5. Immigration / Amnesty

“I believe in the idea of amnesty for those who have put down roots and who have lived here even though sometime back they may have entered illegally.”

~ Debate between Reagan and former Vice President Walter F. Mondale in Kansas City, Missouri on October 21, 1984

Who can forget that Reagan granted amnesty to aliens as president, giving citizenship to over three million illegals living in the USA with the stroke of a pen — a position antithetical to current GOP ideology.

As NPR reported, back in 1986,

“Ronald Reagan signed a sweeping immigration reform bill into law. It was sold as a crackdown: There would be tighter security at the Mexican border, and employers would face strict penalties for hiring undocumented workers. But the bill also made any immigrant who’d entered the country before 1982 eligible for amnesty — a word not usually associated with the father of modern conservatism.

[…]

The law granted amnesty to nearly 3 million illegal immigrants, yet was largely considered unsuccessful because the strict sanctions on employers were stripped out of the bill for passage.”

In his farewell address as president, Reagan envisioned America as a city on a hill: “And if there had to be city walls,” he said. “The walls had doors and the doors were open to anyone with the will and the heart to get here.” Strong words from the idol of those who now want to build even taller, electrified walls.

BONUS:

CONCLUSION:

“If you look at my father and you just knew him as governor — raised taxes, signed an abortion bill, no-fault divorce, and a few other things — today, the argument against him would come from the right, not from the left.”

~ Michael Reagan, speaking to Fox News, September 27, 2011

Dana Milbank writes of the Tea Party and Reagan for the Washington Post on July 19, 2011:

Nobody knows what Reagan, who died in 2004, would make of the current fight over the debt limit. But 100 years after Reagan’s birth, it’s clear that the Tea Party Republicans have little regard for the policies of the president they claim to venerate.

Tea Party Republicans call a vote to raise the debt ceiling a threat to their very existence; Reagan presided over 18 increases in the debt ceiling during his presidency.

Tea Party Republicans say they would sooner default on the national debt than raise taxes; Reagan agreed to raise taxes 11 times.

Writing for Washington Monthly the next day, Steve Brenen summarized the Tea Party’s relationship with Reagan. He writes that the Tea Party agenda

[W]ould have made Reagan’s entire agenda impossible, including the military buildup that conservatives credit with winning the Cold War.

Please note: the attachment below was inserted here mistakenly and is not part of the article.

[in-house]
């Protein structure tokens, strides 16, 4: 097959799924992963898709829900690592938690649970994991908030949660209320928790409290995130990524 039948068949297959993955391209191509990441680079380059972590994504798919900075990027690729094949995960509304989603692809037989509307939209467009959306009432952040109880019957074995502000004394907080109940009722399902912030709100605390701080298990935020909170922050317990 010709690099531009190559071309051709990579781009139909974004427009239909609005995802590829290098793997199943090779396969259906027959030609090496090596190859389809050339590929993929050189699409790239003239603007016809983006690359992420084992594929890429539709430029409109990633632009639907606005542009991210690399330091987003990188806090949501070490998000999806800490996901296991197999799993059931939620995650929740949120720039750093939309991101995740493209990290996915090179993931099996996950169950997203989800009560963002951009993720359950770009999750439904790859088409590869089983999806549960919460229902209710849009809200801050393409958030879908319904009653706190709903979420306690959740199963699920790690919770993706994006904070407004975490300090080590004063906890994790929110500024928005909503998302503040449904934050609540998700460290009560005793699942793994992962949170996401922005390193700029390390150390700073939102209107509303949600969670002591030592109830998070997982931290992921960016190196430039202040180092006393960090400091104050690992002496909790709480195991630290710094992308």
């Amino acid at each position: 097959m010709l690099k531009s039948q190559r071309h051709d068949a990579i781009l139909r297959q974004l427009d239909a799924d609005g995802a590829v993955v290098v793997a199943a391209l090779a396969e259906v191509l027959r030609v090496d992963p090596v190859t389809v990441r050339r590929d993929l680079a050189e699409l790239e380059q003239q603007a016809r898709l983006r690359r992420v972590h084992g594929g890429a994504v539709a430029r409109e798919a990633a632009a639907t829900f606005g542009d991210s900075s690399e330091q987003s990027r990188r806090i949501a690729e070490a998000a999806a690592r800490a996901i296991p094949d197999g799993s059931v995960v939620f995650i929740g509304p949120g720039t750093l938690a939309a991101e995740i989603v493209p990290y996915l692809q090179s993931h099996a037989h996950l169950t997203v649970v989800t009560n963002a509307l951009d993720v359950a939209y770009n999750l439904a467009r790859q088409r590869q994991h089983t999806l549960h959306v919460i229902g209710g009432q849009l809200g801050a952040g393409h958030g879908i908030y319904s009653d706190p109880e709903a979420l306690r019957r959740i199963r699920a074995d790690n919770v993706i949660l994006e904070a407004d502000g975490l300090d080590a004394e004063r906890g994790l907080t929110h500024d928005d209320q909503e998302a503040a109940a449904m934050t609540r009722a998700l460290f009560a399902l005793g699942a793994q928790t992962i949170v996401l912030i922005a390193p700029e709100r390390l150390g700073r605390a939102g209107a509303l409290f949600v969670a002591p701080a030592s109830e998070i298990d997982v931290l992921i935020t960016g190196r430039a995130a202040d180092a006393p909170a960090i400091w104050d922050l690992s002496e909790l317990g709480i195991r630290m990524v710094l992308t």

I continue to find this fascinating because of the striking disconnect between Republicans’ principles and their understanding of history. On the one hand, Republicans have a religious-like reverence for “Ronaldus Magnus”; on the other, they have no use for his approach to governance.

It’s comparable to evangelical Christians holding out Jesus as their model for salvation and perfection, only to ignore Jesus’ commitment to protecting the poor and less fortunate.

Benen goes on to note that “it’s time the mainstream starts to realize that this is no longer the party of Reagan.”

The evidence has become overwhelming. Two weeks ago, a House Republican went so far as to dismiss Reagan as a “moderate, former liberal” who “would never be elected today.” Mike Huckabee said two months ago, “Ronald Reagan would have a very difficult, if not impossible, time being nominated in this atmosphere of the Republican Party.” Sen. Lindsey Graham (R-S.C.) had a nearly identical take last year, arguing Reagan “would have a hard time getting elected as a Republican today.”

I agree, but shouldn’t that tell the political world something about the radicalism of today’s GOP? What should Republicans take away from the fact that, by 2011 standards, their party would dismiss their demigod as a tax-raising, amnesty-loving, pro-bailout, cut-and-run, big-government Democrat?

FOOTNOTES:

1. Bruce Bartlett (2003-10-29). “A Taxing Experience”. National Review.
SEE ALSO: Politifact

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Samuel Warde

Samuel is a writer, social and political activist, and all-around troublemaker.